Date of Award
Doctor of Philosophy
Despite the prevalence of a belief in the importance of preparing students for work in a global economy, very little research into Spanish-language written communication practices exists. In this study, I formed hypotheses regarding Mexican business e-mails based on congruencies in the findings of previous Spanish-language writing research and US-English e-mail writing research and then tested these hypotheses against a corpus of 107 Mexican business e-mails. I employed both a qualitative rhetorical analysis and a quantitative feature presence/absence analysis. Of the eight hypothesis statements describing Mexican business e-mails, only two were affirmed. The hypothesis statements describing these workplace e-mail messages and the findings of this study are; (1) they are organized in a non-linear fashion---disaffirmed, (2) they are highly specific with a high level of detail---disaffirmed, (3) they are indirect in approaching the main topic---disaffirmed, (4) they contain "ornate and flowery" language---disaffirmed, (5) they address personal issues before work-related issues---disaffirmed, (6) they do not contain salutations---disaffirmed, (7) they do not contain signatures-affirmed and, (8) they are not written in all upper case letters---affirmed. The findings suggest a need for genre-specific research to take the place of research on under-defined documents and research that has perhaps been over-generalized.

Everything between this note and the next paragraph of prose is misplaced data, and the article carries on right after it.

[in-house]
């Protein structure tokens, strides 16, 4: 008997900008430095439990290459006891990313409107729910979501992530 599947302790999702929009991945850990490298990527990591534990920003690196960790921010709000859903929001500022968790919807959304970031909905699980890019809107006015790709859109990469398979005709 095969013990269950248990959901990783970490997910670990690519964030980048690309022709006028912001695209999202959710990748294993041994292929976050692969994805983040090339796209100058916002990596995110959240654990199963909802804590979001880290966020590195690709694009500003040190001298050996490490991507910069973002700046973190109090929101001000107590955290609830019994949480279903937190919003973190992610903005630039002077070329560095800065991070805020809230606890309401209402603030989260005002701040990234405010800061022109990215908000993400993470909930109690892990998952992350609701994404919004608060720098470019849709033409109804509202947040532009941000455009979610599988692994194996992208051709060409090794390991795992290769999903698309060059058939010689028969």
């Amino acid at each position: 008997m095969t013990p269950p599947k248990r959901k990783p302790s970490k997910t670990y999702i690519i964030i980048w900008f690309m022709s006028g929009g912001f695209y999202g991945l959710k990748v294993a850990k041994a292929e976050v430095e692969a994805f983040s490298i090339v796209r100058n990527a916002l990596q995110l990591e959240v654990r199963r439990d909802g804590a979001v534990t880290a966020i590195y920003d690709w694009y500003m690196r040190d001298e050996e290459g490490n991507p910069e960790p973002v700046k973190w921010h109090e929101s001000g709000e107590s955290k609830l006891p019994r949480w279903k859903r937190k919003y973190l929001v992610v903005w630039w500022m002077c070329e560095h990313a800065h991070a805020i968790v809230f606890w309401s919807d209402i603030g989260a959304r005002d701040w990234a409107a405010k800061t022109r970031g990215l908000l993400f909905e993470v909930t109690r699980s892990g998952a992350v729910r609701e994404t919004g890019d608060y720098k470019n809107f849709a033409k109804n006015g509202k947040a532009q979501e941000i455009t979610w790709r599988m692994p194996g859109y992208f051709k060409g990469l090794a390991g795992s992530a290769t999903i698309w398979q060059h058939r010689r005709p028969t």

Digital Repository @ Iowa State University, http://lib.dr.iastate.edu/
Therese M. Judge
Judge, Therese M., "Spanish business writing genre research: electronic mail memoranda " (2005). Retrospective Theses and Dissertations. 1746.